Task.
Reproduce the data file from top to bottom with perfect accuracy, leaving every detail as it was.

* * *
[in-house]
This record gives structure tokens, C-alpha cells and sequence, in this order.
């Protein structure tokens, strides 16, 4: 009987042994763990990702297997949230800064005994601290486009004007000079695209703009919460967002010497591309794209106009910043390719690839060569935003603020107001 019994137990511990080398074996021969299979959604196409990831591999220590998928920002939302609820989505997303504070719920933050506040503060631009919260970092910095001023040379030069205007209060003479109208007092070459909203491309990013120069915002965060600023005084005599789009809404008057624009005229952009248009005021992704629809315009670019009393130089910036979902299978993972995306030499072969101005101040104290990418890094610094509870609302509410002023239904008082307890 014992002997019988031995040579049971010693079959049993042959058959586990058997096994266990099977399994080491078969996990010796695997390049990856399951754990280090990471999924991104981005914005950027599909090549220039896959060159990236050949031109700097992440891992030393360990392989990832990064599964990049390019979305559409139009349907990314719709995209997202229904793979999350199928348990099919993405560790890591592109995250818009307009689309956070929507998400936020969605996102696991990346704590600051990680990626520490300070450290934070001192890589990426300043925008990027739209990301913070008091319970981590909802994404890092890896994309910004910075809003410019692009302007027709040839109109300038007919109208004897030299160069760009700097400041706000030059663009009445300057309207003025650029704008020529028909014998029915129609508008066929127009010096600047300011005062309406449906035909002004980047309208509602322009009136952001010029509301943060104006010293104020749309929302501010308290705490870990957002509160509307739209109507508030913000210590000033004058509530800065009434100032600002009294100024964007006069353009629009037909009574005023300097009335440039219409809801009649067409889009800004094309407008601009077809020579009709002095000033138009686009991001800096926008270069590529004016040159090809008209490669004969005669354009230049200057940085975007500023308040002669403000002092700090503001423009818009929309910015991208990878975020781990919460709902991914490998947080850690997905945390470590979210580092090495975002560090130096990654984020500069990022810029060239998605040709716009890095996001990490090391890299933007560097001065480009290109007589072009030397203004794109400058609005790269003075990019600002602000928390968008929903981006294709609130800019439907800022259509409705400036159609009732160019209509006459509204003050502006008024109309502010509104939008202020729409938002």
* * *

[in-house]
This record gives structure tokens, C-alpha cells and sequence, in this order.
């Protein structure tokens, strides 16, 4: 009987042994763990990702297997949230800064005994601290486009004007000079695209703009919460967002010497591309794209106009910043390719690839060569935003603020107001 019994137990511990080398074996021969299979959604196409990831591999220590998928920002939302609820989505997303504070719920933050506040503060631009919260970092910095001023040379030069205007209060003479109208007092070459909203491309990013120069915002965060600023005084005599789009809404008057624009005229952009248009005021992704629809315009670019009393130089910036979902299978993972995306030499072969101005101040104290990418890094610094509870609302509410002023239904008082307890 014992002997019988031995040579049971010693079959049993042959058959586990058997096994266990099977399994080491078969996990010796695997390049990856399951754990280090990471999924991104981005914005950027599909090549220039896959060159990236050949031109700097992440891992030393360990392989990832990064599964990049390019979305559409139009349907990314719709995209997202229904793979999350199928348990099919993405560790890591592109995250818009307009689309956070929507998400936020969605996102696991990346704590600051990680990626520490300070450290934070001192890589990426300043925008990027739209990301913070008091319970981590909802994404890092890896994309910004910075809003410019692009302007027709040839109109300038007919109208004897030299160069760009700097400041706000030059663009009445300057309207003025650029704008020529028909014998029915129609508008066929127009010096600047300011005062309406449906035909002004980047309208509602322009009136952001010029509301943060104006010293104020749309929302501010308290705490870990957002509160509307739209109507508030913000210590000033004058509530800065009434100032600002009294100024964007006069353009629009037909009574005023300097009335440039219409809801009649067409889009800004094309407008601009077809020579009709002095000033138009686009991001800096926008270069590529004016040159090809008209490669004969005669354009230049200057940085975007500023308040002669403000002092700090503001423009818009929309910015991208990878975020781990919460709902991914490998947080850690997905945390470590979210580092090495975002560090130096990654984020500069990022810029060239998605040709716009890095996001990490090391890299933007560097001065480009290109007589072009030397203004794109400058609005790269003075990019600002602000928390968008929903981006294709609130800019439907800022259509409705400036159609009732160019209509006459509204003050502006008024109309502010509104939008202020729409938002």